Formula One, like soccer, is an international sport and thus not for Americans. At least that's what they tell you. It's what some people need you to believe. Will the young people here, stretching over the rails as a vintage Lotus screams by, feel the same way? I think they won't.

Sure, the trappings of American-ism are here in Austin. There's the Dallas Cowboys Cheerleaders. The Van Halen blaring over the speakers. The shitty beer and rich poseur assholes. There's a large contingent of people who don't have the context or the history to understand what they're looking at, whereas I'm sure some of the German fans who made the trip could tell you exactly who drive every vintage F1 car in every season.


But does it matter? History begins anew each day and the people who came here fresh to the sport will start their own history. They'll remember the winner, and maybe the losers. They'll remember that sound. Those smells.

They'll remember the tremor at the root of your body when the grid charges up turn one and it feels like every molecule of your existence is about to explode into a million pieces.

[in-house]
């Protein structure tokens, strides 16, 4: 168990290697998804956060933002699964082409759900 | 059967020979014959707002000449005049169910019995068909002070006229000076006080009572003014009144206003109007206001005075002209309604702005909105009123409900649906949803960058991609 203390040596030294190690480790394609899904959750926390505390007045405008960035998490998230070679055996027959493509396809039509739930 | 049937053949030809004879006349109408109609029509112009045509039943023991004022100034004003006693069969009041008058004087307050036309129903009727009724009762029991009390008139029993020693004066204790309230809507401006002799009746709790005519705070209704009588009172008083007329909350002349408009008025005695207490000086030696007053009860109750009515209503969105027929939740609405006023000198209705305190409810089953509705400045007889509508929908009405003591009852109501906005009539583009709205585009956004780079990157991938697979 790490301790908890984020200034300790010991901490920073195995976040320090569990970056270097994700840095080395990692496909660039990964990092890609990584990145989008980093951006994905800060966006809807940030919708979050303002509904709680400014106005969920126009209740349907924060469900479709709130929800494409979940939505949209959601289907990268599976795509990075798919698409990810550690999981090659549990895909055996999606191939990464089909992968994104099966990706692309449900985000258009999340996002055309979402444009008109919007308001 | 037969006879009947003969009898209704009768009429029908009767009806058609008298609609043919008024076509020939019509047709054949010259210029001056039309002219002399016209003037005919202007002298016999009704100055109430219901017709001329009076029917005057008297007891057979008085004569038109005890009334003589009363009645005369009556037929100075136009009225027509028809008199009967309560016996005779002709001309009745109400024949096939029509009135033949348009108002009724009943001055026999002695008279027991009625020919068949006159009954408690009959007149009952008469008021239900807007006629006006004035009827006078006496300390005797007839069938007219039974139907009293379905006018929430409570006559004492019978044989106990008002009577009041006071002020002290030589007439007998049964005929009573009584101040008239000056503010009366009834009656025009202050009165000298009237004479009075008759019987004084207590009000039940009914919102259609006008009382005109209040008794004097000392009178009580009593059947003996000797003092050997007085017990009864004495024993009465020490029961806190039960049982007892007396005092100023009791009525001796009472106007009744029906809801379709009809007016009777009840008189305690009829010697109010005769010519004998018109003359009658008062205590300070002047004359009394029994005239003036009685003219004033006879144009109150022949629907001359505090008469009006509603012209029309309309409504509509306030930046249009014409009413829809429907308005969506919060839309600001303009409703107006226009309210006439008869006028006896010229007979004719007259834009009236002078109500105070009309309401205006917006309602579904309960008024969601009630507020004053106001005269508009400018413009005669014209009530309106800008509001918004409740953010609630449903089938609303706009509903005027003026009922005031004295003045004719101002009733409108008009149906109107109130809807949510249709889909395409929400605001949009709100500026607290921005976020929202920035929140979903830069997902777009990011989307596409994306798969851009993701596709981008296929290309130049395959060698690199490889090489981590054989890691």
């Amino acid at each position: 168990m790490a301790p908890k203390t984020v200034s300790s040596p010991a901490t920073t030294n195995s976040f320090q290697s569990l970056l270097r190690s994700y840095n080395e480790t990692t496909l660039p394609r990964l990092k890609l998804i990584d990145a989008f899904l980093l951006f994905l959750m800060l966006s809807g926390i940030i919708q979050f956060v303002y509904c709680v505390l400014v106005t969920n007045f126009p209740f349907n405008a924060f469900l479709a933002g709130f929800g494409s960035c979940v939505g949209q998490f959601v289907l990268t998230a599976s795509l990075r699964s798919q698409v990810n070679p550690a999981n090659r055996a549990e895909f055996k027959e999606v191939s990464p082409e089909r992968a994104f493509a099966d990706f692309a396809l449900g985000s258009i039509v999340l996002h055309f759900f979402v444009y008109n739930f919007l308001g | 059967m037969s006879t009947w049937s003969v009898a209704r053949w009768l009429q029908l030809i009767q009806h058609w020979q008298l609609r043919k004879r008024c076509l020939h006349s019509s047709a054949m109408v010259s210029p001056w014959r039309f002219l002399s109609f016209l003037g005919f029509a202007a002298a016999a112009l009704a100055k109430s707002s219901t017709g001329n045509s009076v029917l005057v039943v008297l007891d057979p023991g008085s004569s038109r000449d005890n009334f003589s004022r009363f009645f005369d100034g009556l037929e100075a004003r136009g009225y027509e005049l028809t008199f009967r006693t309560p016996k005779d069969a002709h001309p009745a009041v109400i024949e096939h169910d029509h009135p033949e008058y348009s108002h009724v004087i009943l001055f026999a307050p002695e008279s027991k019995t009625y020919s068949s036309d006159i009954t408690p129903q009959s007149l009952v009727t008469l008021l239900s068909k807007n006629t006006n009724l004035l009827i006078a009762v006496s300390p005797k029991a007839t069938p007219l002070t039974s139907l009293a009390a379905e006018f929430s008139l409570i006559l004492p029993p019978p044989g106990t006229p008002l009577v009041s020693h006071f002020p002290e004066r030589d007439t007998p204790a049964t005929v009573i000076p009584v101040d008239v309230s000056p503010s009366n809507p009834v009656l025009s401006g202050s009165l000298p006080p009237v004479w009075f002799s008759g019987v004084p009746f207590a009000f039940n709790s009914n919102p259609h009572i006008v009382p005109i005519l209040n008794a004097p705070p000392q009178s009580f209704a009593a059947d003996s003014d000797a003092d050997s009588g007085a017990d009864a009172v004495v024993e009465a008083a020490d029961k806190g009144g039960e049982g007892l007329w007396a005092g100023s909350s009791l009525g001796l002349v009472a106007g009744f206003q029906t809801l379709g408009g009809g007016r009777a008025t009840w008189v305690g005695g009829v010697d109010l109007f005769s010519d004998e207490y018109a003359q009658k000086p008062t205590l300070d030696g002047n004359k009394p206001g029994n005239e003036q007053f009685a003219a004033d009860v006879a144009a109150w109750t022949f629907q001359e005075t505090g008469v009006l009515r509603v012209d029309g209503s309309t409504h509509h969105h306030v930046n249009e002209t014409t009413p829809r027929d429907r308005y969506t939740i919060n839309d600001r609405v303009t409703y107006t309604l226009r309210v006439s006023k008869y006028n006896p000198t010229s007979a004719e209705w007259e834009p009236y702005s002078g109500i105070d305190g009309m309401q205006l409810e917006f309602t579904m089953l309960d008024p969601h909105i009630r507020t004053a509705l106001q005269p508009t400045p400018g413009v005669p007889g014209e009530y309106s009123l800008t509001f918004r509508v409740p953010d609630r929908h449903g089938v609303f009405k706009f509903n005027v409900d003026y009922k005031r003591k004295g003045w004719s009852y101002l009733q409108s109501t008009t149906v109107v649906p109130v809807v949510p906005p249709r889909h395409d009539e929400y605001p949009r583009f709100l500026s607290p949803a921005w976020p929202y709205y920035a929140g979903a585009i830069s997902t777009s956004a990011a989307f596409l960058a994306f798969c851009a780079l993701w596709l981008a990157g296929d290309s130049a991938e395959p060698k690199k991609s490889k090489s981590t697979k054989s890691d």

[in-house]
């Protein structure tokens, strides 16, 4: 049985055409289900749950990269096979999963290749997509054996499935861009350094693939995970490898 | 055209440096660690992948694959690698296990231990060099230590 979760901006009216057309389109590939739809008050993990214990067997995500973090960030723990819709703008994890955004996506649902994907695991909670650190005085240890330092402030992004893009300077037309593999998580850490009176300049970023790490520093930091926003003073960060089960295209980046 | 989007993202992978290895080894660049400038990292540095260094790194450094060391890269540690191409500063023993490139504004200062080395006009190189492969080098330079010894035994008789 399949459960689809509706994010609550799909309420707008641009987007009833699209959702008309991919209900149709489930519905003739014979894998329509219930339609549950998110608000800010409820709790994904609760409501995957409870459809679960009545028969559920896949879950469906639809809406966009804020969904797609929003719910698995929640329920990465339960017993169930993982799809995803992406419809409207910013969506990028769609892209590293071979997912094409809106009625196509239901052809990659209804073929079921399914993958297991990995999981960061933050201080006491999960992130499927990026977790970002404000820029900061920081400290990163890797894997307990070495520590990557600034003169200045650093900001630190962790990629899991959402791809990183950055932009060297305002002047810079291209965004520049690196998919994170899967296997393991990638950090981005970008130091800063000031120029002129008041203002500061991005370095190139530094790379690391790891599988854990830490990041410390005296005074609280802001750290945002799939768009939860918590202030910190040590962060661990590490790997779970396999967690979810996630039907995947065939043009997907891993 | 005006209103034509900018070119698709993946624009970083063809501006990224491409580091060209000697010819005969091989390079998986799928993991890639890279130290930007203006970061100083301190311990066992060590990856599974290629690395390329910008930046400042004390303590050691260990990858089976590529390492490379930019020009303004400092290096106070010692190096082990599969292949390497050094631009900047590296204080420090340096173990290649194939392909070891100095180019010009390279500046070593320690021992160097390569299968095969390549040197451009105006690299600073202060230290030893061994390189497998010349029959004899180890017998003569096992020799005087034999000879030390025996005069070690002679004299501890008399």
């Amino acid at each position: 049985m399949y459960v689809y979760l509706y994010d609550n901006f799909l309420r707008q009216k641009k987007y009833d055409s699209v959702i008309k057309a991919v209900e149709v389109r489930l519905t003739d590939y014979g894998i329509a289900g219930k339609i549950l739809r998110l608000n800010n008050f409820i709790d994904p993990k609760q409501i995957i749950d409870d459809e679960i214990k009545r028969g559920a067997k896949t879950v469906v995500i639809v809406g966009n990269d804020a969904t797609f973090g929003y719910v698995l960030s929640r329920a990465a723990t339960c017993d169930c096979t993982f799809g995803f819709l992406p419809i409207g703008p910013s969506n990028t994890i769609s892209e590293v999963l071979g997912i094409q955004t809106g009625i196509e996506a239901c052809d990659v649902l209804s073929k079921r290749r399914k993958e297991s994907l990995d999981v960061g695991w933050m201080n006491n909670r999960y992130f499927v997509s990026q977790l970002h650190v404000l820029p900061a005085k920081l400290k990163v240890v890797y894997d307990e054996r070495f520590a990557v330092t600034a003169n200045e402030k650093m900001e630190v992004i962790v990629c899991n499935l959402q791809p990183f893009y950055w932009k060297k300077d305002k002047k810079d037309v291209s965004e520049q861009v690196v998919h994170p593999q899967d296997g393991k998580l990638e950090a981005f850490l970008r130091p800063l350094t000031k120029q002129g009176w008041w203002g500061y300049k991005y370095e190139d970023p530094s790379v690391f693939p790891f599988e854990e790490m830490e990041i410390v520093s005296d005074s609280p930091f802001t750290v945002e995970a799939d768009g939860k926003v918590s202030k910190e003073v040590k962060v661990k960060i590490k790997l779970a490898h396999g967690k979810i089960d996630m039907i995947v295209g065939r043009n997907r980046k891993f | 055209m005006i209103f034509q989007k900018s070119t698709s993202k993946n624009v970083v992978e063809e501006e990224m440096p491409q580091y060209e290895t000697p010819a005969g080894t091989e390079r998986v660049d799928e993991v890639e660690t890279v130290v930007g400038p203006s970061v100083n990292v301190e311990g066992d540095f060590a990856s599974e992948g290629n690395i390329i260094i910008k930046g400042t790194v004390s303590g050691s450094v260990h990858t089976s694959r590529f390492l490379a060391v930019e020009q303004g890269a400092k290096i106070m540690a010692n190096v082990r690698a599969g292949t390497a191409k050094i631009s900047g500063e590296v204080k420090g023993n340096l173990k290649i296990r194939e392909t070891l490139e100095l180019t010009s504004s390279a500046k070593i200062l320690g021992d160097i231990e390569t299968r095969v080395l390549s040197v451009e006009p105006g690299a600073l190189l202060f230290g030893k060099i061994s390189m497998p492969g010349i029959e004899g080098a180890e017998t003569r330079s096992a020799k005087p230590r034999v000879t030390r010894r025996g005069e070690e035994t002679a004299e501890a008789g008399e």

America, historically, has never gotten anything right the first time. We've had two constitutions, a massive civil war to correct a terrible evil, and we even made the Chevy Volt the Car of the Year once.

We've had bad F1 races, too, but we're removed from all that here.

What gives me hope now is that looking across at the suites and grandstands you see the expensive seats and they're mostly empty. But as you twist your head up the first turn to the general admission areas you see a mass of people. The lower the cost of your ticket, the higher probability you were here when the gates open. It's not that the rich shouldn't enjoy the race, it's that even in a society where so much is economically stratified, most people have access.


What makes this an American Grand Prix is the spirit of the people here, from different backgrounds, and different countries more than coexisting.

The League of Nations may not have worked, but here, this weekend in Austin, the Finns and Mexicans and Russians and Texans are united in a common joy.

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